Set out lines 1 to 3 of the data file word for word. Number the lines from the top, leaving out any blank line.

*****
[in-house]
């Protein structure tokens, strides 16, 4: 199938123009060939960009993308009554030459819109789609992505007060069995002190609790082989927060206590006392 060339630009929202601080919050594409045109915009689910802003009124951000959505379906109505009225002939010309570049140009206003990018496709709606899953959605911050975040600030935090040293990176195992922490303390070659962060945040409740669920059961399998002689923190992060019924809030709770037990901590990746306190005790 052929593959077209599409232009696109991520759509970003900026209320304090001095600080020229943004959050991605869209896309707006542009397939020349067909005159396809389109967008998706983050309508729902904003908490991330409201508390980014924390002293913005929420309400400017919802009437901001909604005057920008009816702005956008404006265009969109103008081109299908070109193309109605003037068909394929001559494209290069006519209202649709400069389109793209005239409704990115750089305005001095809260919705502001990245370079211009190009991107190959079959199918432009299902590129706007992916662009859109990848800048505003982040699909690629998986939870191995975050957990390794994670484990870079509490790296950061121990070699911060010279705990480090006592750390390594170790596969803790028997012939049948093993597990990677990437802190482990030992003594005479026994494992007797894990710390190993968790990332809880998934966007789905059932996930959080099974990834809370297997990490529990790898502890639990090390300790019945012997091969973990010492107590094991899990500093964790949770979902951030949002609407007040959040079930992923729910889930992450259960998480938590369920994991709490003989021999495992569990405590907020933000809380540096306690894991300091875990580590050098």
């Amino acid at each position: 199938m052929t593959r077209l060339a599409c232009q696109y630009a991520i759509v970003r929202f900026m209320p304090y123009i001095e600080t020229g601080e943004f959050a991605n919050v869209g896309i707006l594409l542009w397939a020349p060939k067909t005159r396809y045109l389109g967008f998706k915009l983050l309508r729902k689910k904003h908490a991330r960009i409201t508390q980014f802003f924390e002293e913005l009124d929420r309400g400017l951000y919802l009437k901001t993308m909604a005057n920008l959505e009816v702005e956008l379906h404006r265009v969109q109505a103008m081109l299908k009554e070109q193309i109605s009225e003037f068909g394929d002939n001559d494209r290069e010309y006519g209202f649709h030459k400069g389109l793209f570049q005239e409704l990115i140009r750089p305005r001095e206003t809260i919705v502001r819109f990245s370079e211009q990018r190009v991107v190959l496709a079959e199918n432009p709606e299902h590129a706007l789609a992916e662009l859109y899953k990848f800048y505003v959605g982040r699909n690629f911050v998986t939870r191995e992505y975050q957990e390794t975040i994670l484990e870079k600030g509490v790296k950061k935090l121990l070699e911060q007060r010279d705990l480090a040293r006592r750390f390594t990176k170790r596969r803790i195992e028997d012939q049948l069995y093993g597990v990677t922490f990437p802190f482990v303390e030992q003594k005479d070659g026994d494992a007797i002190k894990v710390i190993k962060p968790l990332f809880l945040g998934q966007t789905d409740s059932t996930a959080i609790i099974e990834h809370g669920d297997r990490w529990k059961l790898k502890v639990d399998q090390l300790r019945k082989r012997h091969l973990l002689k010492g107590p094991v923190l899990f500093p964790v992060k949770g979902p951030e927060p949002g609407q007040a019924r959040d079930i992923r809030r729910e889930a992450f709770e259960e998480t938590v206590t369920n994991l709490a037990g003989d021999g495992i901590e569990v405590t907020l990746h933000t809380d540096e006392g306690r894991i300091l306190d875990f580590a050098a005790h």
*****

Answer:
[in-house]
């Protein structure tokens, strides 16, 4: 199938123009060939960009993308009554030459819109789609992505007060069995002190609790082989927060206590006392 060339630009929202601080919050594409045109915009689910802003009124951000959505379906109505009225002939010309570049140009206003990018496709709606899953959605911050975040600030935090040293990176195992922490303390070659962060945040409740669920059961399998002689923190992060019924809030709770037990901590990746306190005790 052929593959077209599409232009696109991520759509970003900026209320304090001095600080020229943004959050991605869209896309707006542009397939020349067909005159396809389109967008998706983050309508729902904003908490991330409201508390980014924390002293913005929420309400400017919802009437901001909604005057920008009816702005956008404006265009969109103008081109299908070109193309109605003037068909394929001559494209290069006519209202649709400069389109793209005239409704990115750089305005001095809260919705502001990245370079211009190009991107190959079959199918432009299902590129706007992916662009859109990848800048505003982040699909690629998986939870191995975050957990390794994670484990870079509490790296950061121990070699911060010279705990480090006592750390390594170790596969803790028997012939049948093993597990990677990437802190482990030992003594005479026994494992007797894990710390190993968790990332809880998934966007789905059932996930959080099974990834809370297997990490529990790898502890639990090390300790019945012997091969973990010492107590094991899990500093964790949770979902951030949002609407007040959040079930992923729910889930992450259960998480938590369920994991709490003989021999495992569990405590907020933000809380540096306690894991300091875990580590050098």
């Amino acid at each position: 199938m052929t593959r077209l060339a599409c232009q696109y630009a991520i759509v970003r929202f900026m209320p304090y123009i001095e600080t020229g601080e943004f959050a991605n919050v869209g896309i707006l594409l542009w397939a020349p060939k067909t005159r396809y045109l389109g967008f998706k915009l983050l309508r729902k689910k904003h908490a991330r960009i409201t508390q980014f802003f924390e002293e913005l009124d929420r309400g400017l951000y919802l009437k901001t993308m909604a005057n920008l959505e009816v702005e956008l379906h404006r265009v969109q109505a103008m081109l299908k009554e070109q193309i109605s009225e003037f068909g394929d002939n001559d494209r290069e010309y006519g209202f649709h030459k400069g389109l793209f570049q005239e409704l990115i140009r750089p305005r001095e206003t809260i919705v502001r819109f990245s370079e211009q990018r190009v991107v190959l496709a079959e199918n432009p709606e299902h590129a706007l789609a992916e662009l859109y899953k990848f800048y505003v959605g982040r699909n690629f911050v998986t939870r191995e992505y975050q957990e390794t975040i994670l484990e870079k600030g509490v790296k950061k935090l121990l070699e911060q007060r010279d705990l480090a040293r006592r750390f390594t990176k170790r596969r803790i195992e028997d012939q049948l069995y093993g597990v990677t922490f990437p802190f482990v303390e030992q003594k005479d070659g026994d494992a007797i002190k894990v710390i190993k962060p968790l990332f809880l945040g998934q966007t789905d409740s059932t996930a959080i609790i099974e990834h809370g669920d297997r990490w529990k059961l790898k502890v639990d399998q090390l300790r019945k082989r012997h091969l973990l002689k010492g107590p094991v923190l899990f500093p964790v992060k949770g979902p951030e927060p949002g609407q007040a019924r959040d079930i992923r809030r729910e889930a992450f709770e259960e998480t938590v206590t369920n994991l709490a037990g003989d021999g495992i901590e569990v405590t907020l990746h933000t809380d540096e006392g306690r894991i300091l306190d875990f580590a050098a005790h």